Suitable halogenated flame retardants are, e.g., tris(1,3-dichloropropyl)phosphate, tris(2,3-dibromopropyl)phosphate, dichloromethylene-bis(di-2-chloroethyl)phospate, tris(2-chloroethyl)phosphate, tris(2-chloropropyl)phosphate, 2,2-bis-(chloromethyl)-1,3-propylene, bis-di(2-chloroethyl)phosphate, bis(dichloropropyl)tribromoneopentylphosphate, tetrakis(2-chloroethyl)ethylene diphosphate, pentabromodiphenyl oxide, bis(pentabromophenoxy)ethane, bis(tetrabromophthalimide)ethane, tetrabromobisphenol A, hexabromocyclododecane, bis(tribromophenoxy)ethane, octabromodiphenyl oxide, tribromoneopentyl alcohol, chlorinated paraffin, brominated paraffin, and mixtures thereof.
The amount of additive used in the compositions and processes of this invention is an amount sufficient to give the flame laminatable property to the resulting polyether urethane foam. However, amounts ranging from 1 part to 10 parts by weight per 100 parts by weight of the polyether polyol can be used, with from 3 parts to 8 parts by weight per 100 parts by weight of the polyether polyol being preferred.
Similarly, the amount of halogenated flame retardant used is an amount effective to enhance the flame laminatable characteristics of the resulting polyether urethane foam. The foam composition can optionally include this halogenated flame retardant. From 5 parts to 20 parts by weight per 100 parts by weight of the polyether polyol can be used, with from 5 parts to 15 parts by weight per 100 parts by weight of the polyether polyol being preferred.
The additive used in this invention can be a premixed, storage stable composition of matter suitable for addition to a foam-forming reaction system to impart the desired flame laminatable characteristic. When the halogenated flame retardant is included in this mixture, the additional quality of flame retardance is imparted to the resulting product. A variety of optional ingredients can be added to the additive combination. For example, the combination can include the polyether polyol, solvents, diluents, colorants, stabilizers, cell openers, lubricants, biocides, etc. Normally, the isocyanate reactant cannot be included in the mixture. The additive can be used by mixing it in any order with the polyurethane foam-forming ingredients either prior to or at the time of reaction.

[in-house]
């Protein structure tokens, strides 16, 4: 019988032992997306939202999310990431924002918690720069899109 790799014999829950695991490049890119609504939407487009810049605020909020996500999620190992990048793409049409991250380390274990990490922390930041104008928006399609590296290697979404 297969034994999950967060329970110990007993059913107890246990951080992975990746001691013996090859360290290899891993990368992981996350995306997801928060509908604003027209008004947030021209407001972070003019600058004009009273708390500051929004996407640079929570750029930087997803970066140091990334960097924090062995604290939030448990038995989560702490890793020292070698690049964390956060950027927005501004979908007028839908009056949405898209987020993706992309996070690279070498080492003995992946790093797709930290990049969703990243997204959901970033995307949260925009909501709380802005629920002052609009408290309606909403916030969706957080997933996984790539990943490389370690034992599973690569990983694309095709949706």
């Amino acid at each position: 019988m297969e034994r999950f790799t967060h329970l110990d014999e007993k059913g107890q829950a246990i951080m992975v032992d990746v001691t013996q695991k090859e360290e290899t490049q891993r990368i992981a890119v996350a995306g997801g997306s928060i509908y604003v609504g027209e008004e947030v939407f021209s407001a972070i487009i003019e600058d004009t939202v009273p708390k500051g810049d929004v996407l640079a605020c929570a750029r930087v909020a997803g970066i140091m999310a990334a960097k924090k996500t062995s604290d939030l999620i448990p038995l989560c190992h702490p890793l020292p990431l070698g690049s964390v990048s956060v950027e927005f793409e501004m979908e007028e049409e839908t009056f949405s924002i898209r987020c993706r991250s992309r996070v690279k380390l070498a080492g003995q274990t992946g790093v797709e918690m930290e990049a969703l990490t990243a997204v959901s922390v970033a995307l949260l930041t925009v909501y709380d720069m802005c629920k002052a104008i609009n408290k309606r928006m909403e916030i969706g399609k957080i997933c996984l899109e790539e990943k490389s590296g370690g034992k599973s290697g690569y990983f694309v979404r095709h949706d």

A laminated structure has also been discovered which comprises at least one layer of a flexible polyether urethane foam heat sealed to a substrate. This flexible polyether urethane foam is of the composition disclosed above.
The substrates which can be employed include spun, woven, knitted, felted, matted and the like textile fabrics produced from natural and synthetic fibers such as cotton, wool, silk, linen, jute, hemp, sisal, nylon, polyester, polyacrylonitrile, vinylchloride-acrylonitrile copolymer, rayon, polyurethane spandex and the like. Other useful substrates include plastic film prepared from polyvinylchloride, vinylchloride-vinyl acetate copolymers, vinylidene chloride homopolymers and copolymers, cellophane, polyethylene, polypropylene, polystyrene and the like. Preferred substrates include fabrics, particularly cotton fabrics, and films produced from vinylchloride polymers (both homopolymers and copolymers).
This invention further contemplates a process for rendering the polyether urethane foam flame laminatable by incorporating therein an effective amount of the additive discussed above. The halogenated flame retardant can also be optionally added. The invention also contemplates the process for producing the laminated structure which comprises heat sealing the substrate to the polyether urethane foam, said foam being produced as described above.
The laminates of this invention can be produced by heating part or all of the surface of the urethane foam described above to a temperature above the fusion temperature of the foam to form a tacky liquid or semi-liquid layer, and thereafter or at the same time with the heating operation, applying the substrate to the tacky surface of the foam and holding in contact therewith while cooling until the surface cools and resolidifies, thereby forming an adhesive bond between the foam and the substrate. The fusion temperature of the foam can vary depending upon the nature and amount of the components therein, but in general can range from about 205° C. to about 316° C. It is generally desirable not to heat the surface of the foam to a temperature higher than about 38° C. above the fusion temperature of the particular foam. In keeping the substrate in contact with the fused surface of the foam until the surface has cooled and resolidified, it is desirable to employ a moderate amount of pressure to maintain the foam and substrate in contact. This pressure can be as low as that resulting from the weight of the foam or the substrate, but is preferably of the order of from about 0.1 to about 100 or more pounds per square inch (metric equivalent).
The heat can be applied to the surface of the foam by any convenient means, for example, a flame, a hot surface such as a "hot plate", infrared heating, and the like. However, this invention is particularly useful in flame lamination.